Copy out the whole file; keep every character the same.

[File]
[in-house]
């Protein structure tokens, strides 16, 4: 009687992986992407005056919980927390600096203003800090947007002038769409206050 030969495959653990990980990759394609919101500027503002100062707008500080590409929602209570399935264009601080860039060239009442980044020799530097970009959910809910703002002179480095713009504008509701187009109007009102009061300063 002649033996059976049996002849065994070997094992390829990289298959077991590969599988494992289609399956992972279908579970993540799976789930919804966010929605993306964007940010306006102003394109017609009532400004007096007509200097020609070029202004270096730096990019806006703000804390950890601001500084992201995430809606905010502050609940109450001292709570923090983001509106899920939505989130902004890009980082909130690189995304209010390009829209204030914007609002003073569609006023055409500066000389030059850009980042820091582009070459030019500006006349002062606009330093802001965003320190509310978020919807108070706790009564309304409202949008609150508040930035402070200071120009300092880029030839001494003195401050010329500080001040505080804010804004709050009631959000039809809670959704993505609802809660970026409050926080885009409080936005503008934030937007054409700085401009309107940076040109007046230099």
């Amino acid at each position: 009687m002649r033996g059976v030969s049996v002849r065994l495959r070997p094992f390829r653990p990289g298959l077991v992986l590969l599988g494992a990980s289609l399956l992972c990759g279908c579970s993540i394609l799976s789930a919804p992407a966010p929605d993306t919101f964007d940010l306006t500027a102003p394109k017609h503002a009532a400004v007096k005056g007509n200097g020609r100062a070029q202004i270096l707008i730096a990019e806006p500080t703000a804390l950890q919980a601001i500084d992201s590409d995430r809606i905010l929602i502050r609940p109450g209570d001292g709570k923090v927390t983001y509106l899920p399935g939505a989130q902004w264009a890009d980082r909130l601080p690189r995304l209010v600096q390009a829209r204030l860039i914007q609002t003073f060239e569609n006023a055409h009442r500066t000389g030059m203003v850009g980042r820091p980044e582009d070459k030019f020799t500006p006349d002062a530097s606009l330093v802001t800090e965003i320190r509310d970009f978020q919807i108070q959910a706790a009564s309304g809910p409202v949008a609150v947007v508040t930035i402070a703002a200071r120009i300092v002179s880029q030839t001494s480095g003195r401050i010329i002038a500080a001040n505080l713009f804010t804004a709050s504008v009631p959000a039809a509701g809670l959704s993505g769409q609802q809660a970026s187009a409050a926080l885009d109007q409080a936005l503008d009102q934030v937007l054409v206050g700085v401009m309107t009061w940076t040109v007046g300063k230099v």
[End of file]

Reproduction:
[in-house]
């Protein structure tokens, strides 16, 4: 009687992986992407005056919980927390600096203003800090947007002038769409206050 030969495959653990990980990759394609919101500027503002100062707008500080590409929602209570399935264009601080860039060239009442980044020799530097970009959910809910703002002179480095713009504008509701187009109007009102009061300063 002649033996059976049996002849065994070997094992390829990289298959077991590969599988494992289609399956992972279908579970993540799976789930919804966010929605993306964007940010306006102003394109017609009532400004007096007509200097020609070029202004270096730096990019806006703000804390950890601001500084992201995430809606905010502050609940109450001292709570923090983001509106899920939505989130902004890009980082909130690189995304209010390009829209204030914007609002003073569609006023055409500066000389030059850009980042820091582009070459030019500006006349002062606009330093802001965003320190509310978020919807108070706790009564309304409202949008609150508040930035402070200071120009300092880029030839001494003195401050010329500080001040505080804010804004709050009631959000039809809670959704993505609802809660970026409050926080885009409080936005503008934030937007054409700085401009309107940076040109007046230099």
């Amino acid at each position: 009687m002649r033996g059976v030969s049996v002849r065994l495959r070997p094992f390829r653990p990289g298959l077991v992986l590969l599988g494992a990980s289609l399956l992972c990759g279908c579970s993540i394609l799976s789930a919804p992407a966010p929605d993306t919101f964007d940010l306006t500027a102003p394109k017609h503002a009532a400004v007096k005056g007509n200097g020609r100062a070029q202004i270096l707008i730096a990019e806006p500080t703000a804390l950890q919980a601001i500084d992201s590409d995430r809606i905010l929602i502050r609940p109450g209570d001292g709570k923090v927390t983001y509106l899920p399935g939505a989130q902004w264009a890009d980082r909130l601080p690189r995304l209010v600096q390009a829209r204030l860039i914007q609002t003073f060239e569609n006023a055409h009442r500066t000389g030059m203003v850009g980042r820091p980044e582009d070459k030019f020799t500006p006349d002062a530097s606009l330093v802001t800090e965003i320190r509310d970009f978020q919807i108070q959910a706790a009564s309304g809910p409202v949008a609150v947007v508040t930035i402070a703002a200071r120009i300092v002179s880029q030839t001494s480095g003195r401050i010329i002038a500080a001040n505080l713009f804010t804004a709050s504008v009631p959000a039809a509701g809670l959704s993505g769409q609802q809660a970026s187009a409050a926080l885009d109007q409080a936005l503008d009102q934030v937007l054409v206050g700085v401009m309107t009061w940076t040109v007046g300063k230099v």